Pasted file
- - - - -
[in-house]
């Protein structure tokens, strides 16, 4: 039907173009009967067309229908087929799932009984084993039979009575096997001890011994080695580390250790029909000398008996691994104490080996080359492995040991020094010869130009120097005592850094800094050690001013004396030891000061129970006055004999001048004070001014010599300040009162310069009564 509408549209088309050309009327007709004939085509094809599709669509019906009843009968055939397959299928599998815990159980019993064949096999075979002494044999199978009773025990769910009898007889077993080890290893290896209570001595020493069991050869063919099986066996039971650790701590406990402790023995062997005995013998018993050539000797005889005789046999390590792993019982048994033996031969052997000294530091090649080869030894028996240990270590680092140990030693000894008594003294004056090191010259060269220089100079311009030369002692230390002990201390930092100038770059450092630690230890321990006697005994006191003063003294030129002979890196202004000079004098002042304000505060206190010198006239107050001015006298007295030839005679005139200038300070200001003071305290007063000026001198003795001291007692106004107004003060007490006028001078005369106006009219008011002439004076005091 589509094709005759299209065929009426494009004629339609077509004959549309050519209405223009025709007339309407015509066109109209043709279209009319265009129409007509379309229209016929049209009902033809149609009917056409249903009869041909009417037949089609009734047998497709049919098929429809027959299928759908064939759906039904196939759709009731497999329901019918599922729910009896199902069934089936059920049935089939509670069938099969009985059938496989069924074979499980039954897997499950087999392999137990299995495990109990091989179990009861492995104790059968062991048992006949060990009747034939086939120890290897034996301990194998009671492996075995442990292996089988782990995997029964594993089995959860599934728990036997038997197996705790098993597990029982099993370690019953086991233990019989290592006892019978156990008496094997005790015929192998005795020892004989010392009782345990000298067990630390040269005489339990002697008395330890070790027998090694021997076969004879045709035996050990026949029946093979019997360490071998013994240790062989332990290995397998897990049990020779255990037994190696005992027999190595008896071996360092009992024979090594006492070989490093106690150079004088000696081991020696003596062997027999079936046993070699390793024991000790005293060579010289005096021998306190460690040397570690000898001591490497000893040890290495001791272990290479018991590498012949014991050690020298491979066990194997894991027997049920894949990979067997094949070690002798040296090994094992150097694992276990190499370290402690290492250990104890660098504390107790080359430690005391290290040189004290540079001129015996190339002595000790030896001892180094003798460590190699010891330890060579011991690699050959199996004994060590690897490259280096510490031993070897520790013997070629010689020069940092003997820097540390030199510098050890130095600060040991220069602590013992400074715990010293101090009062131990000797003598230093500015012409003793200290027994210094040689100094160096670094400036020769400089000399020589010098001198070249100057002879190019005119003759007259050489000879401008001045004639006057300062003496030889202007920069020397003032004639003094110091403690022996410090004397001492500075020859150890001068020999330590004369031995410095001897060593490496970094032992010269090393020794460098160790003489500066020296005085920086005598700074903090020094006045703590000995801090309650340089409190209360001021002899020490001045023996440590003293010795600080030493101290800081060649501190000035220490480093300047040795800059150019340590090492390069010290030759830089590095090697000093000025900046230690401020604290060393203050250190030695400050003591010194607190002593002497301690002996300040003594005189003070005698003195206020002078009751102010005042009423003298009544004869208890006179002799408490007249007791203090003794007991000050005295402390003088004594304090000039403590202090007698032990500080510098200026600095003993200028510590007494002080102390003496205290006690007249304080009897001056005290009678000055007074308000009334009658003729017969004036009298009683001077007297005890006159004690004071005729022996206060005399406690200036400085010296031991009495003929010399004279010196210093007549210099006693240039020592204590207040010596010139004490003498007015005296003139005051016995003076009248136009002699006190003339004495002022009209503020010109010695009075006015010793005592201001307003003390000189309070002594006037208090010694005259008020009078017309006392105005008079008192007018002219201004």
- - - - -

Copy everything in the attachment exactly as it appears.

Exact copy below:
[in-house]
């Protein structure tokens, strides 16, 4: 039907173009009967067309229908087929799932009984084993039979009575096997001890011994080695580390250790029909000398008996691994104490080996080359492995040991020094010869130009120097005592850094800094050690001013004396030891000061129970006055004999001048004070001014010599300040009162310069009564 509408549209088309050309009327007709004939085509094809599709669509019906009843009968055939397959299928599998815990159980019993064949096999075979002494044999199978009773025990769910009898007889077993080890290893290896209570001595020493069991050869063919099986066996039971650790701590406990402790023995062997005995013998018993050539000797005889005789046999390590792993019982048994033996031969052997000294530091090649080869030894028996240990270590680092140990030693000894008594003294004056090191010259060269220089100079311009030369002692230390002990201390930092100038770059450092630690230890321990006697005994006191003063003294030129002979890196202004000079004098002042304000505060206190010198006239107050001015006298007295030839005679005139200038300070200001003071305290007063000026001198003795001291007692106004107004003060007490006028001078005369106006009219008011002439004076005091 589509094709005759299209065929009426494009004629339609077509004959549309050519209405223009025709007339309407015509066109109209043709279209009319265009129409007509379309229209016929049209009902033809149609009917056409249903009869041909009417037949089609009734047998497709049919098929429809027959299928759908064939759906039904196939759709009731497999329901019918599922729910009896199902069934089936059920049935089939509670069938099969009985059938496989069924074979499980039954897997499950087999392999137990299995495990109990091989179990009861492995104790059968062991048992006949060990009747034939086939120890290897034996301990194998009671492996075995442990292996089988782990995997029964594993089995959860599934728990036997038997197996705790098993597990029982099993370690019953086991233990019989290592006892019978156990008496094997005790015929192998005795020892004989010392009782345990000298067990630390040269005489339990002697008395330890070790027998090694021997076969004879045709035996050990026949029946093979019997360490071998013994240790062989332990290995397998897990049990020779255990037994190696005992027999190595008896071996360092009992024979090594006492070989490093106690150079004088000696081991020696003596062997027999079936046993070699390793024991000790005293060579010289005096021998306190460690040397570690000898001591490497000893040890290495001791272990290479018991590498012949014991050690020298491979066990194997894991027997049920894949990979067997094949070690002798040296090994094992150097694992276990190499370290402690290492250990104890660098504390107790080359430690005391290290040189004290540079001129015996190339002595000790030896001892180094003798460590190699010891330890060579011991690699050959199996004994060590690897490259280096510490031993070897520790013997070629010689020069940092003997820097540390030199510098050890130095600060040991220069602590013992400074715990010293101090009062131990000797003598230093500015012409003793200290027994210094040689100094160096670094400036020769400089000399020589010098001198070249100057002879190019005119003759007259050489000879401008001045004639006057300062003496030889202007920069020397003032004639003094110091403690022996410090004397001492500075020859150890001068020999330590004369031995410095001897060593490496970094032992010269090393020794460098160790003489500066020296005085920086005598700074903090020094006045703590000995801090309650340089409190209360001021002899020490001045023996440590003293010795600080030493101290800081060649501190000035220490480093300047040795800059150019340590090492390069010290030759830089590095090697000093000025900046230690401020604290060393203050250190030695400050003591010194607190002593002497301690002996300040003594005189003070005698003195206020002078009751102010005042009423003298009544004869208890006179002799408490007249007791203090003794007991000050005295402390003088004594304090000039403590202090007698032990500080510098200026600095003993200028510590007494002080102390003496205290006690007249304080009897001056005290009678000055007074308000009334009658003729017969004036009298009683001077007297005890006159004690004071005729022996206060005399406690200036400085010296031991009495003929010399004279010196210093007549210099006693240039020592204590207040010596010139004490003498007015005296003139005051016995003076009248136009002699006190003339004495002022009209503020010109010695009075006015010793005592201001307003003390000189309070002594006037208090010694005259008020009078017309006392105005008079008192007018002219201004």